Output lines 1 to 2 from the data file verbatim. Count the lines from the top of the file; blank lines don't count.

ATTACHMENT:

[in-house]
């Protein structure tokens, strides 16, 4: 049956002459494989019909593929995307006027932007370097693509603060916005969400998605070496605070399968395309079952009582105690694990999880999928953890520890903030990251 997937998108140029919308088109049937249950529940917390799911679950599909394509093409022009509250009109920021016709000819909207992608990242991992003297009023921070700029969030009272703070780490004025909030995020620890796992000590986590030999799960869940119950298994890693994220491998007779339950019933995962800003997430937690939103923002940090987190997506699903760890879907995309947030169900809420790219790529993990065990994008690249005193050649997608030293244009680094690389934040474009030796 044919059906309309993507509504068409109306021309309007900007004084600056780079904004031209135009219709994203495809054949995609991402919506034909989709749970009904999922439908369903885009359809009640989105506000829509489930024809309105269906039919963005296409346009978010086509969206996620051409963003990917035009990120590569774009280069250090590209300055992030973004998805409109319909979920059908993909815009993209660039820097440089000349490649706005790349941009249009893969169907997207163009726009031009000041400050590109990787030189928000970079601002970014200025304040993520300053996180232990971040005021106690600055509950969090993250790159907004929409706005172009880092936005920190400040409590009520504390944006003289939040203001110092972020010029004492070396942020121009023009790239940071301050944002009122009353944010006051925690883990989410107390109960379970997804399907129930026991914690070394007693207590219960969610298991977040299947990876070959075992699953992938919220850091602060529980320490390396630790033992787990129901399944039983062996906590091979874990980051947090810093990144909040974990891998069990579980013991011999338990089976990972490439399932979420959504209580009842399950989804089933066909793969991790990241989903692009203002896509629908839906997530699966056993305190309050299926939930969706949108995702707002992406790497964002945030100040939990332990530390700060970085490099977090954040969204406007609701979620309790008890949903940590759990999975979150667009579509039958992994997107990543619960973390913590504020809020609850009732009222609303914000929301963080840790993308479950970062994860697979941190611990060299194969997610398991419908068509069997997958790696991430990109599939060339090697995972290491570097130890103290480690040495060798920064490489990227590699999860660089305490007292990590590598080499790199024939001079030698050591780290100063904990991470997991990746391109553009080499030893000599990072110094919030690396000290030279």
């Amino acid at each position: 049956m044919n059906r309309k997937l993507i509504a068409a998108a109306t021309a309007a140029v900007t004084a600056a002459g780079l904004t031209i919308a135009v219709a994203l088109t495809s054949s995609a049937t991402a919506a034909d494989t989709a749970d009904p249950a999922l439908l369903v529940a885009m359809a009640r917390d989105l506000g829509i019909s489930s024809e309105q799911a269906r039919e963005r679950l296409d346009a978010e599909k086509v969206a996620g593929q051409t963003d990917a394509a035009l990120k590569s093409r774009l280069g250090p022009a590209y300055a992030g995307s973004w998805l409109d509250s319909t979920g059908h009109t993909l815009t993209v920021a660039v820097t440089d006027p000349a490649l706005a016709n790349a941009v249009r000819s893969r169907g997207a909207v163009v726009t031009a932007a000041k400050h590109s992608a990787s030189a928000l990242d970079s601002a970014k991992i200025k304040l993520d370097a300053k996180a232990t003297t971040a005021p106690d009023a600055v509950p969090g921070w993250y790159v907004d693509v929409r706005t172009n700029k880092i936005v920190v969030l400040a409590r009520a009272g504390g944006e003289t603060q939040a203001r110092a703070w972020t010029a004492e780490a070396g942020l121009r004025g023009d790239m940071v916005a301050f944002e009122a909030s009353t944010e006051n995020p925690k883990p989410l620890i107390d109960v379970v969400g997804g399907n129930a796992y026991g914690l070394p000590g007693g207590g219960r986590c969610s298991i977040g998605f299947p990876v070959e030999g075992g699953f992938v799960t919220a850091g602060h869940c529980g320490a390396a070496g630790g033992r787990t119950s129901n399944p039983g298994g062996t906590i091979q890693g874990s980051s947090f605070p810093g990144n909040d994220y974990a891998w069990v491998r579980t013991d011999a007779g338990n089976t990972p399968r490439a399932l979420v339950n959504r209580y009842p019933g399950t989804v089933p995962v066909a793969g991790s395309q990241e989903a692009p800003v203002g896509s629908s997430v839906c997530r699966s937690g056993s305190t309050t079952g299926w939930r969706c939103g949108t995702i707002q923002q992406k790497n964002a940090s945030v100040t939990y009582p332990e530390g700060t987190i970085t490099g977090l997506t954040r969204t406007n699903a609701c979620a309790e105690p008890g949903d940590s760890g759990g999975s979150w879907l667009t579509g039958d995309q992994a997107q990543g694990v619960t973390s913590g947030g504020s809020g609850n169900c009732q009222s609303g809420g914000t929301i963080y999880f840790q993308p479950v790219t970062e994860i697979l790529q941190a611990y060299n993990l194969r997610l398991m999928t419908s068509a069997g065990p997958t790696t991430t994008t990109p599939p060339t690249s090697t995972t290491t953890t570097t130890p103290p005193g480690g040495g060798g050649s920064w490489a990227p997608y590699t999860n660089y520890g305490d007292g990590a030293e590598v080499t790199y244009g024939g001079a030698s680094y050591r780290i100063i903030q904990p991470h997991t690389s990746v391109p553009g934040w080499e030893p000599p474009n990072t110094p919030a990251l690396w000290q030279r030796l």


[in-house]
């Protein structure tokens, strides 16, 4: 049956002459494989019909593929995307006027932007370097693509603060916005969400998605070496605070399968395309079952009582105690694990999880999928953890520890903030990251 997937998108140029919308088109049937249950529940917390799911679950599909394509093409022009509250009109920021016709000819909207992608990242991992003297009023921070700029969030009272703070780490004025909030995020620890796992000590986590030999799960869940119950298994890693994220491998007779339950019933995962800003997430937690939103923002940090987190997506699903760890879907995309947030169900809420790219790529993990065990994008690249005193050649997608030293244009680094690389934040474009030796 044919059906309309993507509504068409109306021309309007900007004084600056780079904004031209135009219709994203495809054949995609991402919506034909989709749970009904999922439908369903885009359809009640989105506000829509489930024809309105269906039919963005296409346009978010086509969206996620051409963003990917035009990120590569774009280069250090590209300055992030973004998805409109319909979920059908993909815009993209660039820097440089000349490649706005790349941009249009893969169907997207163009726009031009000041400050590109990787030189928000970079601002970014200025304040993520300053996180232990971040005021106690600055509950969090993250790159907004929409706005172009880092936005920190400040409590009520504390944006003289939040203001110092972020010029004492070396942020121009023009790239940071301050944002009122009353944010006051925690883990989410107390109960379970997804399907129930026991914690070394007693207590219960969610298991977040299947990876070959075992699953992938919220850091602060529980320490390396630790033992787990129901399944039983062996906590091979874990980051947090810093990144909040974990891998069990579980013991011999338990089976990972490439399932979420959504209580009842399950989804089933066909793969991790990241989903692009203002896509629908839906997530699966056993305190309050299926939930969706949108995702707002992406790497964002945030100040939990332990530390700060970085490099977090954040969204406007609701979620309790008890949903940590759990999975979150667009579509039958992994997107990543619960973390913590504020809020609850009732009222609303914000929301963080840790993308479950970062994860697979941190611990060299194969997610398991419908068509069997997958790696991430990109599939060339090697995972290491570097130890103290480690040495060798920064490489990227590699999860660089305490007292990590590598080499790199024939001079030698050591780290100063904990991470997991990746391109553009080499030893000599990072110094919030690396000290030279």